Before the start of the Israeli ground offensive in Gaza, there were indications for a ceasefire . Why again an escalation of the violence?

Hamas did not accept the cease-fire because it did not get what it wanted from Israel. Hamas postulated the raising of the Israeli blockade, especially the opening of the border crossings to Sinai and Egypt, in order to bring in supplies to the Gaza Strip population, whose situation is very vulnerable. In addition Hamas demanded the release of prisoners. Because the Palestinians continued firing rockets at Israel, even during the humanitarian cease-fire, and because it turned out that a terrorist commando wanted, via a tunnel, to attack a kibbutz, it was clear that the Israeli government had to respond.

Was the ground offensive unavoidable from an Israeli perspective?

Actually, Prime Minister Benjamin Nethanyahu was not interested in a ground offensive. As the Hamas’s rocket attacks continued, he was under political pressure to act, by the Right Wing members in his own party as well as those from the Right outside of his party. Above all, his coalition partners, Avigdor Lieberman and Naphtali Bennett had been putting pressure on him for some time. Israel exploited the murder of the three teenagers.  For the government it was a welcome opportunity to act against Hamas in the West Bank. From this point of view, Israel shares the responsibility for the escalation.

For Hamas it was a futile escalation. Why embark on it?

With her massive action in the West Bank, Israel wanted to smash Hamas’s infrastructure, and also drive a new wedge between Hamas and Fatah. Against this political background Hamas was in trouble with its profile. It could not raise its profile with economic or political successes, but by demonstrating its military power.  As soon as Hamas’s military image shines, Fatah loses its political power. At least Mahmoud Abbas, the Palestinian President, is the temporary loser in the current developments. In the war against Israel the Palestinians cannot afford not to support Hamas’s war policy.

How long could the Israeli army’s ongoing ground offensive last?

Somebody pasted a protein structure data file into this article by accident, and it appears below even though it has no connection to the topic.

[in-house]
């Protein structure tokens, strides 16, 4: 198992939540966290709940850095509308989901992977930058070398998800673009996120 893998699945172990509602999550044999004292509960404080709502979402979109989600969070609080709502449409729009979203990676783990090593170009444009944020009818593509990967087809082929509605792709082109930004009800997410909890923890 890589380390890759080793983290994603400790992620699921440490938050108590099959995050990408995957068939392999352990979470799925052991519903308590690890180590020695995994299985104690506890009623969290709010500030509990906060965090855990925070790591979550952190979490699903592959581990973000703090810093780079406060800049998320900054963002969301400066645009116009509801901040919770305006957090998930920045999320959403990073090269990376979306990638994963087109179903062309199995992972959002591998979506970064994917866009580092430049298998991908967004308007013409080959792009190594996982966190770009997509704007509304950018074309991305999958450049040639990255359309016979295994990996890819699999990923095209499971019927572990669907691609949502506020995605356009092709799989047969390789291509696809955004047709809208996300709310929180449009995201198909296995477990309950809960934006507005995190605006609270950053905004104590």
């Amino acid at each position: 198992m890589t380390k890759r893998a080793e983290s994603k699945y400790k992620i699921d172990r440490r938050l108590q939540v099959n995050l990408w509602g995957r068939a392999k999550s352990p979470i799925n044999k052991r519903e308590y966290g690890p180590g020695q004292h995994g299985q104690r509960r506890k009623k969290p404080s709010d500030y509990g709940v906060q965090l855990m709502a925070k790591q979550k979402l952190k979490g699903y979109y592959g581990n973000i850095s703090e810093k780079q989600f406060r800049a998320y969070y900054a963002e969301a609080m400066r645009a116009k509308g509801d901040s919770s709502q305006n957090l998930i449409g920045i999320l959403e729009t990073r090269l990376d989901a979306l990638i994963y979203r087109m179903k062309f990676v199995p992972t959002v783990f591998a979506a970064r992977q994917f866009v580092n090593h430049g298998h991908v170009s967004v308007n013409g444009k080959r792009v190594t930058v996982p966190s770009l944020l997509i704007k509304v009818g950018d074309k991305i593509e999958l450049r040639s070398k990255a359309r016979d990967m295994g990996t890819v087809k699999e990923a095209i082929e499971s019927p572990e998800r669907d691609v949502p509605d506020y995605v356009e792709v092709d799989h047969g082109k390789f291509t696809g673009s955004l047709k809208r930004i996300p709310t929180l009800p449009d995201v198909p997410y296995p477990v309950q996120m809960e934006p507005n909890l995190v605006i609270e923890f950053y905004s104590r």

If this military operation would proceed the way that Israel imagines, it would be a matter of two or three days. However it will not go as Israel imagines it, because there will be strong resistance. Then its own dynamics, which go beyond the objective, can come into action.. Officially, the ground offensive’s aim is the destruction of Hamas’s infrastructure, above all the tunnel system running from Gaza to Israel. Now we have to wait and see what happens. In a ground offensive one knows where it starts, but one never knows where it ends.  It was thus twice in Gaza and likewise, twice in Lebanon.

Is the reoccupation of the Gaza Strip an issue for Israel?

No. Neither Israel nor anyone else is interested in that. The Israeli government wants to weaken Hamas enough for it to stop the rocket attacks. She would like to beat Hamas, but not crush it. For Israel needs Hamas to maintain the internal conflicts of the Palestinians; in addition, to prevent more radical groups in Gaza from taking over power from Hamas there.

Does Israel’s population expect the ground offensive to bring about increased safety?

The government of Netanyahu has the support of the majority of the population. Most people have no illusion that peace is definitely coming. Only for a while will there be peace from missiles, because Hamas is in Gaza. After the ground offensive it will be quiet for two to three years. Once Hamas has rearmed, it will start up as before, due to some reason or other. This is the tragedy of this conflict. But this is not the main tragedy. There is a different one.

What do you mean by that?

The problem is that Israel does not want peace. Peace would mean a two state solution and Israel wants to prevent this happening. In Israel today there is no political force that could tackle a two state solution without risking an Israeli civil war. If Israel does not want this solution, this will lead to a bi-national structure, with four to five million Palestinians living under Israeli sovereignty. If the Palestinians are denied their basic rights, we have an Israeli apartheid state. If they are granted fundamental rights, it is a bi-national state, which means the end of the Zionist state. Israel has maneuvered itself into an historic dead-end.

With each armed offensive against the Palestinians, Israel refers to its need for self defense. That is understandable and legitimate.

This is absolute nonsense. The moment Israel, in self defense, acts illegally according to international law, namely, the decades of occupation of Palestine territories, this has nothing to do with self-defense. In Israel there are no peace prospects, the peace movement being pitifully small. Yitzhak Rabin was the last Israeli politician who was ready to make peace with the Palestinians. We know how that was ended twenty years ago